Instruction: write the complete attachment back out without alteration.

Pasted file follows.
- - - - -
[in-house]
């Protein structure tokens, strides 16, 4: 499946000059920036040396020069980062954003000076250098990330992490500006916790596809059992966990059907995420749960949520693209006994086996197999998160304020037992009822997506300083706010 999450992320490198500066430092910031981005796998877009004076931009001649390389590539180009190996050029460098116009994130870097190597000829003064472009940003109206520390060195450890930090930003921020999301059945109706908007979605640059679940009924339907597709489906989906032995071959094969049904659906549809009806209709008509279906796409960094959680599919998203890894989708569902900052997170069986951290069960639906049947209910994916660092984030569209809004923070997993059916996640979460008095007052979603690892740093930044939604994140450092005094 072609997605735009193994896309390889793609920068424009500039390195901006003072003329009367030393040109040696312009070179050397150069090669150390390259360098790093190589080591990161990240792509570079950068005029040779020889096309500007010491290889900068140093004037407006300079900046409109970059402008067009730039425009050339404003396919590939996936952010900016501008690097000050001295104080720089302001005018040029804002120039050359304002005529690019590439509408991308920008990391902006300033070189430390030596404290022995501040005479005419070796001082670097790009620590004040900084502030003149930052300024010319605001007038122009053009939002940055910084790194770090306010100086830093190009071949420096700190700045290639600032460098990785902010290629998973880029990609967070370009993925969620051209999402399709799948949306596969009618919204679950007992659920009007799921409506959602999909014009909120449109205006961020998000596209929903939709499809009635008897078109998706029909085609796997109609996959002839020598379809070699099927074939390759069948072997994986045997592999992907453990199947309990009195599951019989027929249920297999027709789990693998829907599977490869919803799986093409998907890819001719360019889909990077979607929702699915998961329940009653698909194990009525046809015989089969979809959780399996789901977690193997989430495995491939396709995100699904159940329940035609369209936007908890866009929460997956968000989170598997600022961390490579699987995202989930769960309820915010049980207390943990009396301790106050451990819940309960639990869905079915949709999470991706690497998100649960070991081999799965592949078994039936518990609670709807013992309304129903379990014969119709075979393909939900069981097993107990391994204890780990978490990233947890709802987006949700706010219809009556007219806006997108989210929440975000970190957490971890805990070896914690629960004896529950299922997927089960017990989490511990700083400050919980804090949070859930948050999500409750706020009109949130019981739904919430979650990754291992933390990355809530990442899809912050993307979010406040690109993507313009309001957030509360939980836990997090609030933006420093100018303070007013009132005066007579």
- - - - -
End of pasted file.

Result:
[in-house]
């Protein structure tokens, strides 16, 4: 499946000059920036040396020069980062954003000076250098990330992490500006916790596809059992966990059907995420749960949520693209006994086996197999998160304020037992009822997506300083706010 999450992320490198500066430092910031981005796998877009004076931009001649390389590539180009190996050029460098116009994130870097190597000829003064472009940003109206520390060195450890930090930003921020999301059945109706908007979605640059679940009924339907597709489906989906032995071959094969049904659906549809009806209709008509279906796409960094959680599919998203890894989708569902900052997170069986951290069960639906049947209910994916660092984030569209809004923070997993059916996640979460008095007052979603690892740093930044939604994140450092005094 072609997605735009193994896309390889793609920068424009500039390195901006003072003329009367030393040109040696312009070179050397150069090669150390390259360098790093190589080591990161990240792509570079950068005029040779020889096309500007010491290889900068140093004037407006300079900046409109970059402008067009730039425009050339404003396919590939996936952010900016501008690097000050001295104080720089302001005018040029804002120039050359304002005529690019590439509408991308920008990391902006300033070189430390030596404290022995501040005479005419070796001082670097790009620590004040900084502030003149930052300024010319605001007038122009053009939002940055910084790194770090306010100086830093190009071949420096700190700045290639600032460098990785902010290629998973880029990609967070370009993925969620051209999402399709799948949306596969009618919204679950007992659920009007799921409506959602999909014009909120449109205006961020998000596209929903939709499809009635008897078109998706029909085609796997109609996959002839020598379809070699099927074939390759069948072997994986045997592999992907453990199947309990009195599951019989027929249920297999027709789990693998829907599977490869919803799986093409998907890819001719360019889909990077979607929702699915998961329940009653698909194990009525046809015989089969979809959780399996789901977690193997989430495995491939396709995100699904159940329940035609369209936007908890866009929460997956968000989170598997600022961390490579699987995202989930769960309820915010049980207390943990009396301790106050451990819940309960639990869905079915949709999470991706690497998100649960070991081999799965592949078994039936518990609670709807013992309304129903379990014969119709075979393909939900069981097993107990391994204890780990978490990233947890709802987006949700706010219809009556007219806006997108989210929440975000970190957490971890805990070896914690629960004896529950299922997927089960017990989490511990700083400050919980804090949070859930948050999500409750706020009109949130019981739904919430979650990754291992933390990355809530990442899809912050993307979010406040690109993507313009309001957030509360939980836990997090609030933006420093100018303070007013009132005066007579």